Publication: measuring effects of geoengineering on agriculture using volcanoes by Solomon Hsiang

Jon ProctorSolomon Hsiang, and coauthors published a study in Nature estimating the effect of solar radiation management (SRM) on global agricultural production. The paper exploits the historical eruption of massive volcanoes that inject sulfate aerosols into the stratosphere to understand the effect of changing light conditions on crop yields. The paper finds that benefits from cooling, the intended effect of SRM, are fully offset by harm to yields via shading. 

Read the study ungated here.

A resource page for the article is here.

Press release here.

Visualization of the stratospheric sulfate aerosols injected into the atmosphere after the eruption of Mt Pinatubo. Each frame is a month. Visualization by Jon Proctor & Solomon Hsiang.

WSJ economics column on mortality costs of climate change by Solomon Hsiang

Greg Ip discussed our research into the global economic costs of excess mortality risk caused by climate change in his recent Wall Street Journal column.

The research covered in the article is output from the Climate Impact Lab, a collaboration between the GPL at Berkeley, EPIC at U Chicago, The Rutgers Earth System Science & Policy Lab, and the Rhodium Group.

 Credit: Wall Street Journal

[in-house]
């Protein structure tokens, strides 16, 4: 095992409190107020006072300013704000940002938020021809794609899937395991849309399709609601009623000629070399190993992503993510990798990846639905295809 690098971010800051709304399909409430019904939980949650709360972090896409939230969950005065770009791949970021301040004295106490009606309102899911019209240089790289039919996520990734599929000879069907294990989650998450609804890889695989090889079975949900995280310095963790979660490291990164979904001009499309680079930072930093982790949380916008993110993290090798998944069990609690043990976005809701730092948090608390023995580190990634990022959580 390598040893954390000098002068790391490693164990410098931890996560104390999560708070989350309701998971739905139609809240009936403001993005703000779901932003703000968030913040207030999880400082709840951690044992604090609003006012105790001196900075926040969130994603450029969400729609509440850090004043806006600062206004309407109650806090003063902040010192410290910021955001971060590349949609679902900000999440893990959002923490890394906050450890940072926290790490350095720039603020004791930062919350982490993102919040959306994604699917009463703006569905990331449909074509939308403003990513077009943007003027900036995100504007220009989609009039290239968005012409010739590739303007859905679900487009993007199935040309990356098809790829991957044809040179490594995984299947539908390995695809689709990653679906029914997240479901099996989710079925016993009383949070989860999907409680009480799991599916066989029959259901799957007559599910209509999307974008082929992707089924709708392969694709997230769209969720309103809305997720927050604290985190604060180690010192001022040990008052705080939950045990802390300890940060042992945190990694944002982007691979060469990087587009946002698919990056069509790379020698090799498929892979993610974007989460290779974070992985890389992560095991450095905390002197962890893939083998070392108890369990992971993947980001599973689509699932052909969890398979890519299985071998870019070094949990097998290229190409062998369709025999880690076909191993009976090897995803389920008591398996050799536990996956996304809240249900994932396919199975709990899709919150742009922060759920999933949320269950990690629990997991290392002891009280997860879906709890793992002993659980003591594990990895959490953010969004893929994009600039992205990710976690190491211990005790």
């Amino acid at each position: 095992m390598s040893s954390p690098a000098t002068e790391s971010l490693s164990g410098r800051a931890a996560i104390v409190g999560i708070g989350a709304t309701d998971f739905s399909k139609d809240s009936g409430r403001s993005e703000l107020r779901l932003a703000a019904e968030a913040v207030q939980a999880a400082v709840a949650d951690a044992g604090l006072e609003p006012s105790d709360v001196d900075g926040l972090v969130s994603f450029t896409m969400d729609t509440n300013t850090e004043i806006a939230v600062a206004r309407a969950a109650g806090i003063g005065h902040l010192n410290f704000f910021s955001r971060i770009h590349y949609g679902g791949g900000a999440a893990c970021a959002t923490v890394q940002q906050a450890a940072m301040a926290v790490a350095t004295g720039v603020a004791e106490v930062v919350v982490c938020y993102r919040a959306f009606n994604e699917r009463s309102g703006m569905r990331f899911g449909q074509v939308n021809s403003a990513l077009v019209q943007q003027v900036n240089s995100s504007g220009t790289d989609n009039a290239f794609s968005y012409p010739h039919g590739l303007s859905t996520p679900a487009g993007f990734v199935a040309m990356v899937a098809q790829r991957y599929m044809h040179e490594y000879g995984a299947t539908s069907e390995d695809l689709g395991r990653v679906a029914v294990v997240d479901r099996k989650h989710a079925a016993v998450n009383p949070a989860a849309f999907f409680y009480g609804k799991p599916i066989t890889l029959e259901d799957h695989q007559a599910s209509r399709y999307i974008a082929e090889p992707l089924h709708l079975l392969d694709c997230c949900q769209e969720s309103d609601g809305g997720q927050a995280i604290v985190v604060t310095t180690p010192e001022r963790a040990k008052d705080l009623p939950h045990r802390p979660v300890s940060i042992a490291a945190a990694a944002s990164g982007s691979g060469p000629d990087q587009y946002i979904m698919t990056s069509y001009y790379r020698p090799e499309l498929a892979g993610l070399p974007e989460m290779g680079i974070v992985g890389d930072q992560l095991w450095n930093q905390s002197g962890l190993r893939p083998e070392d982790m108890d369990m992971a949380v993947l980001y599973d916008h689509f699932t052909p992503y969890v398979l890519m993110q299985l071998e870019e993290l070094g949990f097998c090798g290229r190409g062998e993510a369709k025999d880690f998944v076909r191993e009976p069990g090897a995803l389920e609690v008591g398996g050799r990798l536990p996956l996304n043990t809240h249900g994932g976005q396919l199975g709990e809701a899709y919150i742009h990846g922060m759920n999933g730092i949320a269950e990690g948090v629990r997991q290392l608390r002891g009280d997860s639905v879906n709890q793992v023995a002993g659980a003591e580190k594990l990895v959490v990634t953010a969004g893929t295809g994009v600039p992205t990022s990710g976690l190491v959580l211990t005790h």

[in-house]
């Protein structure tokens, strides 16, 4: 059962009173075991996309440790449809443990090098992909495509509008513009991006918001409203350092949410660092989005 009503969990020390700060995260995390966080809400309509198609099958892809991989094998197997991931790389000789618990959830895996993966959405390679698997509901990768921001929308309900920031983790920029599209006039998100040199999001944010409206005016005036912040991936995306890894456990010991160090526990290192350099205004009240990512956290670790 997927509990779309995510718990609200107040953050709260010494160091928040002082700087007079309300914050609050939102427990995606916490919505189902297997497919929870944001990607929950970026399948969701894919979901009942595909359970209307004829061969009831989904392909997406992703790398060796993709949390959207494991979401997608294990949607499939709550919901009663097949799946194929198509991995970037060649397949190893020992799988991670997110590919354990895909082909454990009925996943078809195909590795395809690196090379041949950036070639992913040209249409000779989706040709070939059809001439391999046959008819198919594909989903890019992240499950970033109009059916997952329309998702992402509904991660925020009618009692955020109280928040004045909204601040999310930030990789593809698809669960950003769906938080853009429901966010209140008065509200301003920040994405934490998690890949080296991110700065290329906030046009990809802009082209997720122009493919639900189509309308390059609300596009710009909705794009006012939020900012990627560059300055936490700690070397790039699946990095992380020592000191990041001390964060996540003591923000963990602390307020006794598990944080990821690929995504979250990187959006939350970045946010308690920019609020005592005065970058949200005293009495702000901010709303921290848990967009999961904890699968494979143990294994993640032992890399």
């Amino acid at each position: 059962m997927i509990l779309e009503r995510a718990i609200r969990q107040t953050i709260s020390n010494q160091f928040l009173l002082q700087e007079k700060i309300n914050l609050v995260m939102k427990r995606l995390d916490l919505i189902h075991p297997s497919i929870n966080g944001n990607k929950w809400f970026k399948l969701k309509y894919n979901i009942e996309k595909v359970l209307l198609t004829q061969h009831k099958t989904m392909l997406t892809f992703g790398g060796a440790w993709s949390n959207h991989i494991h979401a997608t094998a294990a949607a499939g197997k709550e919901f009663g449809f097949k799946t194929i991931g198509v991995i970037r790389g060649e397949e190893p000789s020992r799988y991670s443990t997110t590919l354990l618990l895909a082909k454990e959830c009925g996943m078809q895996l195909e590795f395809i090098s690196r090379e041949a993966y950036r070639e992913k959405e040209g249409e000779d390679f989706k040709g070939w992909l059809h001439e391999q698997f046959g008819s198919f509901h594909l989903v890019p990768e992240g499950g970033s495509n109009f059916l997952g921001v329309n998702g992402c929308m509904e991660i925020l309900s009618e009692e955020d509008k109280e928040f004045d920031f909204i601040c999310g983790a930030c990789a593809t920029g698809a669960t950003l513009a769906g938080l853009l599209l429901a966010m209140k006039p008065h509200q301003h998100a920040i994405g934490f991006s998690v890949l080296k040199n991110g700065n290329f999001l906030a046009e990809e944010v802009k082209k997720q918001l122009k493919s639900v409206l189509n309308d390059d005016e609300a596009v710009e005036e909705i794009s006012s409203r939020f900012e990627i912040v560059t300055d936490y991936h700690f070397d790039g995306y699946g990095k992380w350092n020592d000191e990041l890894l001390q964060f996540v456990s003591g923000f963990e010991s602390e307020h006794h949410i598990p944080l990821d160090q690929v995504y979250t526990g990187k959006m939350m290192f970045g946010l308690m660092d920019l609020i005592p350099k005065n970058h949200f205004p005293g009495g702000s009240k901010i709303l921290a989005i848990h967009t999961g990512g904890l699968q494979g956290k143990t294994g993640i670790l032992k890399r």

Credit: Wall Street Journal

Publication: letter on Ivory trade policy in Science by Solomon Hsiang

Alongside a large interdisciplinary team, Sol coauthored a letter today in Science today explaining that recommendations to limit trade in legal ivory are based on evidence-based research. This was a response to an earlier article by Biggs et al. arguing that recommendations to limit trade were based on arbitrary values. We also point out that transparency in international negotiations are an important element of the process, in contrast to the recommendation by Biggs et al. to speed up international decision-making by negotiating international trade in ivory behind closed doors. 

Read the letter here

Read research by the lab on the global black market for ivory and international trade policy experiments here.

Comment in Nature: Climate and conflict research can support policy decision-making by Solomon Hsiang

Marshall Burke and Sol Hsiang wrote a short response to a recent editorial in Nature. The editorial was itself a response to an article in Nature Climate Change that argued that climate-conflict research contained systematic sampling bias. The published Correspondence is pretty succinct:

Your Editorial on sampling bias in studies linking climate change with civil unrest (Nature 554, 275–276; 2018) is based on an analysis that in our view provides no evidence for biased results (C. Adams et al. Nature Clim. Change 8, 200–203; 2018).

We disagree with your contention that it is “undesirable” to study risk factors for populations with a high likelihood of conflict on the grounds that it could “stigmatize” these regions as politically unstable. The same logic would argue against studying risk factors for people who have a high chance of developing cancer for fear of stigmatizing patients. In our view, such recommendations could create bias in the literature by inhibiting research.

Studies of connections between climate and conflict should instead be motivated to identify causes of human suffering so that it can be alleviated (see, for example, M. Burke et al. Annu. Rev. Econ. 7, 577–617; 2015). We do not believe that shying away from investigations in this field is an effective path towards this goal.
— Marshall Burke & Solomon Hsiang (Nature, 2018)

You can read the original un-cut text here, or download a pdf here.